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Snow fleas are very small insects more properly known as springtails or scorpion flies. These tiny, unique creatures earned their name because they appear to jump like a flea and can most easily be spotted when sitting on snow. The two very similar species of snow fleas belong to the Mecoptera group, which is among the oldest scientific insect orders. As natural decomposers, these insects live in damp areas with plenty of organic matter.
Although against a pale background such as snow they appear to jump much like a flea, they do not, in fact, jump at all in the conventional sense. Snow fleas have a stiff, stick-like appendage attached to either side about halfway down the body that hook up underneath the body. When the snow flea wants to move, it releases the appendages which hit the ground, flinging the very light snow flea into the air up to two inches, which is an incredible distance given that the insect only measures 1/16 of an inch in length. The problem with this mode of transportation is that it is very unreliable, as the snow flea is unable to exert any control in the distance or direction of its movement.
Snow fleas are comparatively simple organisms, belonging to one of the oldest recognized scientific insect orders. The two recognized species of snow fleas, the Eurasian snow flea — Boreus hyemalis — and the North American species — Hypogastrura nivicola — are part of the Mecoptera order, which dates back about 300,000,000 years. Snow fleas have the characteristic mouth parts of the Mecoptera order, located at the end of a long, slender tube which projects downward from the front of the head.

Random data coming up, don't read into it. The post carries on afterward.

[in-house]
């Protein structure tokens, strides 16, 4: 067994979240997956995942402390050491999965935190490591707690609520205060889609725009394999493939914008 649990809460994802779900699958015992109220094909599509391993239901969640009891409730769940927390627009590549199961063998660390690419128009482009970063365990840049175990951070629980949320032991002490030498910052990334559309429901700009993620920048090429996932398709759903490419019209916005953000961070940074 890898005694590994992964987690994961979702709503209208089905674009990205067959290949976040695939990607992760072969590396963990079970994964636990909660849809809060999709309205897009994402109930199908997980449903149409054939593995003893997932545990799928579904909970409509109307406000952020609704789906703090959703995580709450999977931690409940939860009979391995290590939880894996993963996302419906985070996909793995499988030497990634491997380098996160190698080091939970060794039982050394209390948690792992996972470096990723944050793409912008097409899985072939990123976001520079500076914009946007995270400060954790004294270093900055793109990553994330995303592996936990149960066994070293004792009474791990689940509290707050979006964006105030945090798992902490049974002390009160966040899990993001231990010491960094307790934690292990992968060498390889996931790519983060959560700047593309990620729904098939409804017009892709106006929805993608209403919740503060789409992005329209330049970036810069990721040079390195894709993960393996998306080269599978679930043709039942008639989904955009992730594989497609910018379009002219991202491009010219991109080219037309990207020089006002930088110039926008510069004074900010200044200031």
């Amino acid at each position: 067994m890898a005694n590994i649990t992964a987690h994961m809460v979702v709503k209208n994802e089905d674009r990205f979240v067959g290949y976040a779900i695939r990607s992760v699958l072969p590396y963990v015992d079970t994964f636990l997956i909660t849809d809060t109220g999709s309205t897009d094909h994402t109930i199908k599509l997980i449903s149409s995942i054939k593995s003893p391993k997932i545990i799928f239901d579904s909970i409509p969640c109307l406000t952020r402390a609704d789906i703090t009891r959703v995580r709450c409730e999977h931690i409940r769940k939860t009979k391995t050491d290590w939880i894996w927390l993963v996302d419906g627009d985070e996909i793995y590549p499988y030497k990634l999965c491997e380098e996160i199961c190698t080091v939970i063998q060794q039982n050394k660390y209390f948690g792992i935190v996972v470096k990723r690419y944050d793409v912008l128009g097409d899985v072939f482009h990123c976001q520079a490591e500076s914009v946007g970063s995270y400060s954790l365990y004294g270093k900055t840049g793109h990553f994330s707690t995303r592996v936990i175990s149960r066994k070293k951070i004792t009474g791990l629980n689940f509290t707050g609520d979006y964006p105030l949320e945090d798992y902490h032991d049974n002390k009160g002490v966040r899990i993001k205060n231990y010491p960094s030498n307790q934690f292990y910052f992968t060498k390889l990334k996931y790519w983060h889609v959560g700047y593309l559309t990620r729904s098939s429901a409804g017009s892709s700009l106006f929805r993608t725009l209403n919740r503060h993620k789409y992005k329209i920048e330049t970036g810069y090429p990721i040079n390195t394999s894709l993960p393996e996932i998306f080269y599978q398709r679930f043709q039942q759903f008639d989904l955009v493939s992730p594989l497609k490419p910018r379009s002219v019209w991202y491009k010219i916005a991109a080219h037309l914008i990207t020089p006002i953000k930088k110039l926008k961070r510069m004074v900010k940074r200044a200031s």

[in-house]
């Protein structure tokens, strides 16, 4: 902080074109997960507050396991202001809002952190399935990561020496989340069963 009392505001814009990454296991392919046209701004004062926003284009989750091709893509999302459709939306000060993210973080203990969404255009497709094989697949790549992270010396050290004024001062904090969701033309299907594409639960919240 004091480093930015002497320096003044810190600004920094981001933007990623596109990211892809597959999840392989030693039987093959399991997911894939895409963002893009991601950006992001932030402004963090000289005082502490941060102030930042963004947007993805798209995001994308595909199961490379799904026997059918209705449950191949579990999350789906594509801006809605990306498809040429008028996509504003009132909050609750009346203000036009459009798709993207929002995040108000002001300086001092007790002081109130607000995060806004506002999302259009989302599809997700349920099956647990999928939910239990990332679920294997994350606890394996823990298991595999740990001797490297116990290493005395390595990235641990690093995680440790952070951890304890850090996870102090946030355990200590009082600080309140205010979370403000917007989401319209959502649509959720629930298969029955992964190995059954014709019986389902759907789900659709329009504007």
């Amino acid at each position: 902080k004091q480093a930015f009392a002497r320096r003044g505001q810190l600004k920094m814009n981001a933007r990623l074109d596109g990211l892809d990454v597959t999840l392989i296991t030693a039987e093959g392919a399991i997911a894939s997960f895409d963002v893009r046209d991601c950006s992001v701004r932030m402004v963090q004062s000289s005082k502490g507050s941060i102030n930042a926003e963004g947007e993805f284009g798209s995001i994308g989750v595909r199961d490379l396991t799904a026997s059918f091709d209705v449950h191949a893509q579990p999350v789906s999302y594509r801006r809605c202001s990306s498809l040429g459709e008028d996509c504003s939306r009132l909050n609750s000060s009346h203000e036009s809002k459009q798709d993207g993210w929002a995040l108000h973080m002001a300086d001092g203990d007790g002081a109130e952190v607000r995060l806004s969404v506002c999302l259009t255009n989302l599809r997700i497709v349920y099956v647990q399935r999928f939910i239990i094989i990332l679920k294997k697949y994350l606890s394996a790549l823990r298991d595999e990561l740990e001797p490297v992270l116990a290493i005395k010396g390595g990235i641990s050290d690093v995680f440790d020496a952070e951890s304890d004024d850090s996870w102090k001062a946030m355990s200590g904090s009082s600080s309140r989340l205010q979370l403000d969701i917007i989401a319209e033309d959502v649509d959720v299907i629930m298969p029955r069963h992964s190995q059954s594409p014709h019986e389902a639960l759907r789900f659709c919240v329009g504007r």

In addition to having proven very valuable to the environment, snow fleas also have other unique characteristics making them of interest to scientific research. The tiny insects are decomposers, meaning that they feed off of dead organic matter such as leaf mulch, mosses, and dead plants, making them very valuable to the environment as they aid in the decomposition process, releasing the nutrients contained in the organic matter back into the soil. As a result of their feeding habits, snow fleas can generally be found in mulch piles, in damp and mossy areas, and particularly around the base of tree trunks. Their tiny bodies also contain a unique protein that prevents them from freezing during sub-zero temperatures, allowing them to continue decomposing organic matter all year round, which has made them the subject of scientific interest.
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